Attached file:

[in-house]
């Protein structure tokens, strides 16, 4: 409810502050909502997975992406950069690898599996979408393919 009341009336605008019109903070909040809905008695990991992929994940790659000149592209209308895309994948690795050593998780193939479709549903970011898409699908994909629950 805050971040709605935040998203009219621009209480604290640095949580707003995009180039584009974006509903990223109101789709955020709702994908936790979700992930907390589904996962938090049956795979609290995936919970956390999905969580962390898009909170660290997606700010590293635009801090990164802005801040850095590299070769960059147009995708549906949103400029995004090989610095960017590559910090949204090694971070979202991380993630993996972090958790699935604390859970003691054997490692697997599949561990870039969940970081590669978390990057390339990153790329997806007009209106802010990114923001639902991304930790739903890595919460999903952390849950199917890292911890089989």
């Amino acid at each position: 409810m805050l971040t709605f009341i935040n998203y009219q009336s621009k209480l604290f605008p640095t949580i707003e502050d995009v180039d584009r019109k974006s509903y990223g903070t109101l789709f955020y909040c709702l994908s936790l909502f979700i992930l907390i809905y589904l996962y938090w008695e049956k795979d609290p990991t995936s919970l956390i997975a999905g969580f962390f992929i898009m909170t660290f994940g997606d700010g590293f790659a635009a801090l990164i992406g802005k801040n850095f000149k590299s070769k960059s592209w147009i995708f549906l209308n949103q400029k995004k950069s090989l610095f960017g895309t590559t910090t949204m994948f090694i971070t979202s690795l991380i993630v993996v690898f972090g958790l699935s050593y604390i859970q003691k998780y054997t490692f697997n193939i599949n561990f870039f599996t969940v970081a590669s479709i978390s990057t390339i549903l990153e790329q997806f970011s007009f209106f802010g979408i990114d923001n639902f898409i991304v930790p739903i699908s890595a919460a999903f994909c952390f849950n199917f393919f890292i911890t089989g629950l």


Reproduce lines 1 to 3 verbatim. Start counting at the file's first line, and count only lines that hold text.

[in-house]
């Protein structure tokens, strides 16, 4: 409810502050909502997975992406950069690898599996979408393919 009341009336605008019109903070909040809905008695990991992929994940790659000149592209209308895309994948690795050593998780193939479709549903970011898409699908994909629950 805050971040709605935040998203009219621009209480604290640095949580707003995009180039584009974006509903990223109101789709955020709702994908936790979700992930907390589904996962938090049956795979609290995936919970956390999905969580962390898009909170660290997606700010590293635009801090990164802005801040850095590299070769960059147009995708549906949103400029995004090989610095960017590559910090949204090694971070979202991380993630993996972090958790699935604390859970003691054997490692697997599949561990870039969940970081590669978390990057390339990153790329997806007009209106802010990114923001639902991304930790739903890595919460999903952390849950199917890292911890089989």
């Amino acid at each position: 409810m805050l971040t709605f009341i935040n998203y009219q009336s621009k209480l604290f605008p640095t949580i707003e502050d995009v180039d584009r019109k974006s509903y990223g903070t109101l789709f955020y909040c709702l994908s936790l909502f979700i992930l907390i809905y589904l996962y938090w008695e049956k795979d609290p990991t995936s919970l956390i997975a999905g969580f962390f992929i898009m909170t660290f994940g997606d700010g590293f790659a635009a801090l990164i992406g802005k801040n850095f000149k590299s070769k960059s592209w147009i995708f549906l209308n949103q400029k995004k950069s090989l610095f960017g895309t590559t910090t949204m994948f090694i971070t979202s690795l991380i993630v993996v690898f972090g958790l699935s050593y604390i859970q003691k998780y054997t490692f697997n193939i599949n561990f870039f599996t969940v970081a590669s479709i978390s990057t390339i549903l990153e790329q997806f970011s007009f209106f802010g979408i990114d923001n639902f898409i991304v930790p739903i699908s890595a919460a999903f994909c952390f849950n199917f393919f890292i911890t089989g629950l």